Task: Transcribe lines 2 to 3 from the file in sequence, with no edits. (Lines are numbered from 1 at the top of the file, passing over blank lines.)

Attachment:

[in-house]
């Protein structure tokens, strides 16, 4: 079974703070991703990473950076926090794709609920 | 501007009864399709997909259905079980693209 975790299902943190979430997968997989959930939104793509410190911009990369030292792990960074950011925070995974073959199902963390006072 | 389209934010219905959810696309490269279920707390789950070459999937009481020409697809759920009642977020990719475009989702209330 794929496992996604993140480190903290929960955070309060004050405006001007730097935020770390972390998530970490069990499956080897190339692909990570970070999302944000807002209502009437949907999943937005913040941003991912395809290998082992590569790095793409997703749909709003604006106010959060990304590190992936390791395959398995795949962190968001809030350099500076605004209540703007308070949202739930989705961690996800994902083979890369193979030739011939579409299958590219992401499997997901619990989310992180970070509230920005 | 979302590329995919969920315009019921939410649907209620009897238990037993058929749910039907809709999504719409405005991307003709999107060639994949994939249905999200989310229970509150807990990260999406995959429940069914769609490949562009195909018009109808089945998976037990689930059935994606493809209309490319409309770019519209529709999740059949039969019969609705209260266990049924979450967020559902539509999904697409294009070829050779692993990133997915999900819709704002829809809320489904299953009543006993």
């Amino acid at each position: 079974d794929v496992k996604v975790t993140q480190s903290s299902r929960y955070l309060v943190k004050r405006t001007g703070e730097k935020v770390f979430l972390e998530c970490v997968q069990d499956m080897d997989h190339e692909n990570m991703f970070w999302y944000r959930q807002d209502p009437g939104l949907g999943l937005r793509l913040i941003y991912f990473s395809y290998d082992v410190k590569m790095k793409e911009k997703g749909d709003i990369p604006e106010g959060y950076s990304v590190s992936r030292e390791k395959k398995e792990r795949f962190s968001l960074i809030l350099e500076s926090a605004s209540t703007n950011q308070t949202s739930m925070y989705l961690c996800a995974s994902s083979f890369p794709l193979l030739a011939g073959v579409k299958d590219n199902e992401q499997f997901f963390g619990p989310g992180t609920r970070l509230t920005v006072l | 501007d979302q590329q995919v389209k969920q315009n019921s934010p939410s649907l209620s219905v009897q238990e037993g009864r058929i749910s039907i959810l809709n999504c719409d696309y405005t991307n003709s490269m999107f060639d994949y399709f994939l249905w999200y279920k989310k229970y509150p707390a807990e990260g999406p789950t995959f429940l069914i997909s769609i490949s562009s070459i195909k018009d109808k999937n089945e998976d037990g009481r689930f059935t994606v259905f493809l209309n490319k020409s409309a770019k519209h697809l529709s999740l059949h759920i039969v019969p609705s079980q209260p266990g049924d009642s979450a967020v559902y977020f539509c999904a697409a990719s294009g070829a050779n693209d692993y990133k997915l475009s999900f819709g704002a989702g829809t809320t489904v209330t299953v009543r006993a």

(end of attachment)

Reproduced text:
């Protein structure tokens, strides 16, 4: 079974703070991703990473950076926090794709609920 | 501007009864399709997909259905079980693209 975790299902943190979430997968997989959930939104793509410190911009990369030292792990960074950011925070995974073959199902963390006072 | 389209934010219905959810696309490269279920707390789950070459999937009481020409697809759920009642977020990719475009989702209330 794929496992996604993140480190903290929960955070309060004050405006001007730097935020770390972390998530970490069990499956080897190339692909990570970070999302944000807002209502009437949907999943937005913040941003991912395809290998082992590569790095793409997703749909709003604006106010959060990304590190992936390791395959398995795949962190968001809030350099500076605004209540703007308070949202739930989705961690996800994902083979890369193979030739011939579409299958590219992401499997997901619990989310992180970070509230920005 | 979302590329995919969920315009019921939410649907209620009897238990037993058929749910039907809709999504719409405005991307003709999107060639994949994939249905999200989310229970509150807990990260999406995959429940069914769609490949562009195909018009109808089945998976037990689930059935994606493809209309490319409309770019519209529709999740059949039969019969609705209260266990049924979450967020559902539509999904697409294009070829050779692993990133997915999900819709704002829809809320489904299953009543006993």
């Amino acid at each position: 079974d794929v496992k996604v975790t993140q480190s903290s299902r929960y955070l309060v943190k004050r405006t001007g703070e730097k935020v770390f979430l972390e998530c970490v997968q069990d499956m080897d997989h190339e692909n990570m991703f970070w999302y944000r959930q807002d209502p009437g939104l949907g999943l937005r793509l913040i941003y991912f990473s395809y290998d082992v410190k590569m790095k793409e911009k997703g749909d709003i990369p604006e106010g959060y950076s990304v590190s992936r030292e390791k395959k398995e792990r795949f962190s968001l960074i809030l350099e500076s926090a605004s209540t703007n950011q308070t949202s739930m925070y989705l961690c996800a995974s994902s083979f890369p794709l193979l030739a011939g073959v579409k299958d590219n199902e992401q499997f997901f963390g619990p989310g992180t609920r970070l509230t920005v006072l | 501007d979302q590329q995919v389209k969920q315009n019921s934010p939410s649907l209620s219905v009897q238990e037993g009864r058929i749910s039907i959810l809709n999504c719409d696309y405005t991307n003709s490269m999107f060639d994949y399709f994939l249905w999200y279920k989310k229970y509150p707390a807990e990260g999406p789950t995959f429940l069914i997909s769609i490949s562009s070459i195909k018009d109808k999937n089945e998976d037990g009481r689930f059935t994606v259905f493809l209309n490319k020409s409309a770019k519209h697809l529709s999740l059949h759920i039969v019969p609705s079980q209260p266990g049924d009642s979450a967020v559902y977020f539509c999904a697409a990719s294009g070829a050779n693209d692993y990133k997915l475009s999900f819709g704002a989702g829809t809320t489904v209330t299953v009543r006993a």